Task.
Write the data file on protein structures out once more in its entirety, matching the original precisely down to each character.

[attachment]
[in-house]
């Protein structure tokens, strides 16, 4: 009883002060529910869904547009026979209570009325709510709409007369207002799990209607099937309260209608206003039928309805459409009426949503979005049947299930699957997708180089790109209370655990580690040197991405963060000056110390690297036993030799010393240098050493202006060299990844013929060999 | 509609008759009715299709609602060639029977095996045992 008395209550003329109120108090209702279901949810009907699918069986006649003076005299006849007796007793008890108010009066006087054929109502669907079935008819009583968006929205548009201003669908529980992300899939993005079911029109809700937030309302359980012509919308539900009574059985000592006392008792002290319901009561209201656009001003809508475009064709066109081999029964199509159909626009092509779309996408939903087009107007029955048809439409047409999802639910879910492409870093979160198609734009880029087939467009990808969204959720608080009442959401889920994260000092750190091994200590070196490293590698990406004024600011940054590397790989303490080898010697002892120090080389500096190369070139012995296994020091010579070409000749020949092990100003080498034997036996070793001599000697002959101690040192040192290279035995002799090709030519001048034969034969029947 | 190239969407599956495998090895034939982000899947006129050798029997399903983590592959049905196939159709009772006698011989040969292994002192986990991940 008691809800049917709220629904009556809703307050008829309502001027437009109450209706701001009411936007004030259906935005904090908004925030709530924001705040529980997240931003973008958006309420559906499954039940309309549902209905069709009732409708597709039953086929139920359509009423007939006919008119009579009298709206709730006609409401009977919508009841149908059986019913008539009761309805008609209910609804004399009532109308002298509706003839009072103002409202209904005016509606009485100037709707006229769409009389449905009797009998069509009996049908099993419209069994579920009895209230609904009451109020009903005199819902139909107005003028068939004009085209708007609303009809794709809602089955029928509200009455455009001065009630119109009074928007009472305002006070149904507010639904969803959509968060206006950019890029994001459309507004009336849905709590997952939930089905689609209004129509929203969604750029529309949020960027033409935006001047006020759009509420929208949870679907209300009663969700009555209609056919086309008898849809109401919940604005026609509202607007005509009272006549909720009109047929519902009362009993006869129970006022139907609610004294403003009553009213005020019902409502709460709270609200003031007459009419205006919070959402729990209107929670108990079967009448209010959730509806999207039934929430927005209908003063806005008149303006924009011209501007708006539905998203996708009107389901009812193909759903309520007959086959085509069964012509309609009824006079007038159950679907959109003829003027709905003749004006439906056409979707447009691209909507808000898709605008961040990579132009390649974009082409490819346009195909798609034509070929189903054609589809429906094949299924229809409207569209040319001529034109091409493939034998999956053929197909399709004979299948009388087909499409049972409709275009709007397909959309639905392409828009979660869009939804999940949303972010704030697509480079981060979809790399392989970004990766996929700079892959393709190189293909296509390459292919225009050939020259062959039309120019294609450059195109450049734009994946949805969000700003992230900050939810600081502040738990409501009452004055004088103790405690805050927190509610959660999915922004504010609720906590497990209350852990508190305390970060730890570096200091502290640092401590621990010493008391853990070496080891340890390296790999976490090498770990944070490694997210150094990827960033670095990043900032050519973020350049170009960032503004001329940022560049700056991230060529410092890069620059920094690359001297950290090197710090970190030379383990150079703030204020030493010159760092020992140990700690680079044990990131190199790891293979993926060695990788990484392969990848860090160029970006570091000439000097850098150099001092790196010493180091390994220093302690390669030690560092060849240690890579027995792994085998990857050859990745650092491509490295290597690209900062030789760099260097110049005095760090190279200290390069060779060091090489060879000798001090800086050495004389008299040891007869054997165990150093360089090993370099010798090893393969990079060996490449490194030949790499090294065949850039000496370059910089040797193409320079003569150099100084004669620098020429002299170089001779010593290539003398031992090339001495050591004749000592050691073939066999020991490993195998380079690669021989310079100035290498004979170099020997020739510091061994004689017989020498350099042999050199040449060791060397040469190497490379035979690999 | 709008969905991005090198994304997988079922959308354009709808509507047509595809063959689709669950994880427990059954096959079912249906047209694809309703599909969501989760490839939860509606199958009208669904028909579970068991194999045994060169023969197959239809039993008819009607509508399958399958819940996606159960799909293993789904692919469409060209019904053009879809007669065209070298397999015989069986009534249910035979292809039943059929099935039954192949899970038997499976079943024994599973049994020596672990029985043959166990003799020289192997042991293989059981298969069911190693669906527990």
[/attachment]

[in-house]
């Protein structure tokens, strides 16, 4: 009883002060529910869904547009026979209570009325709510709409007369207002799990209607099937309260209608206003039928309805459409009426949503979005049947299930699957997708180089790109209370655990580690040197991405963060000056110390690297036993030799010393240098050493202006060299990844013929060999 | 509609008759009715299709609602060639029977095996045992 008395209550003329109120108090209702279901949810009907699918069986006649003076005299006849007796007793008890108010009066006087054929109502669907079935008819009583968006929205548009201003669908529980992300899939993005079911029109809700937030309302359980012509919308539900009574059985000592006392008792002290319901009561209201656009001003809508475009064709066109081999029964199509159909626009092509779309996408939903087009107007029955048809439409047409999802639910879910492409870093979160198609734009880029087939467009990808969204959720608080009442959401889920994260000092750190091994200590070196490293590698990406004024600011940054590397790989303490080898010697002892120090080389500096190369070139012995296994020091010579070409000749020949092990100003080498034997036996070793001599000697002959101690040192040192290279035995002799090709030519001048034969034969029947 | 190239969407599956495998090895034939982000899947006129050798029997399903983590592959049905196939159709009772006698011989040969292994002192986990991940 008691809800049917709220629904009556809703307050008829309502001027437009109450209706701001009411936007004030259906935005904090908004925030709530924001705040529980997240931003973008958006309420559906499954039940309309549902209905069709009732409708597709039953086929139920359509009423007939006919008119009579009298709206709730006609409401009977919508009841149908059986019913008539009761309805008609209910609804004399009532109308002298509706003839009072103002409202209904005016509606009485100037709707006229769409009389449905009797009998069509009996049908099993419209069994579920009895209230609904009451109020009903005199819902139909107005003028068939004009085209708007609303009809794709809602089955029928509200009455455009001065009630119109009074928007009472305002006070149904507010639904969803959509968060206006950019890029994001459309507004009336849905709590997952939930089905689609209004129509929203969604750029529309949020960027033409935006001047006020759009509420929208949870679907209300009663969700009555209609056919086309008898849809109401919940604005026609509202607007005509009272006549909720009109047929519902009362009993006869129970006022139907609610004294403003009553009213005020019902409502709460709270609200003031007459009419205006919070959402729990209107929670108990079967009448209010959730509806999207039934929430927005209908003063806005008149303006924009011209501007708006539905998203996708009107389901009812193909759903309520007959086959085509069964012509309609009824006079007038159950679907959109003829003027709905003749004006439906056409979707447009691209909507808000898709605008961040990579132009390649974009082409490819346009195909798609034509070929189903054609589809429906094949299924229809409207569209040319001529034109091409493939034998999956053929197909399709004979299948009388087909499409049972409709275009709007397909959309639905392409828009979660869009939804999940949303972010704030697509480079981060979809790399392989970004990766996929700079892959393709190189293909296509390459292919225009050939020259062959039309120019294609450059195109450049734009994946949805969000700003992230900050939810600081502040738990409501009452004055004088103790405690805050927190509610959660999915922004504010609720906590497990209350852990508190305390970060730890570096200091502290640092401590621990010493008391853990070496080891340890390296790999976490090498770990944070490694997210150094990827960033670095990043900032050519973020350049170009960032503004001329940022560049700056991230060529410092890069620059920094690359001297950290090197710090970190030379383990150079703030204020030493010159760092020992140990700690680079044990990131190199790891293979993926060695990788990484392969990848860090160029970006570091000439000097850098150099001092790196010493180091390994220093302690390669030690560092060849240690890579027995792994085998990857050859990745650092491509490295290597690209900062030789760099260097110049005095760090190279200290390069060779060091090489060879000798001090800086050495004389008299040891007869054997165990150093360089090993370099010798090893393969990079060996490449490194030949790499090294065949850039000496370059910089040797193409320079003569150099100084004669620098020429002299170089001779010593290539003398031992090339001495050591004749000592050691073939066999020991490993195998380079690669021989310079100035290498004979170099020997020739510091061994004689017989020498350099042999050199040449060791060397040469190497490379035979690999 | 709008969905991005090198994304997988079922959308354009709808509507047509595809063959689709669950994880427990059954096959079912249906047209694809309703599909969501989760490839939860509606199958009208669904028909579970068991194999045994060169023969197959239809039993008819009607509508399958399958819940996606159960799909293993789904692919469409060209019904053009879809007669065209070298397999015989069986009534249910035979292809039943059929099935039954192949899970038997499976079943024994599973049994020596672990029985043959166990003799020289192997042991293989059981298969069911190693669906527990």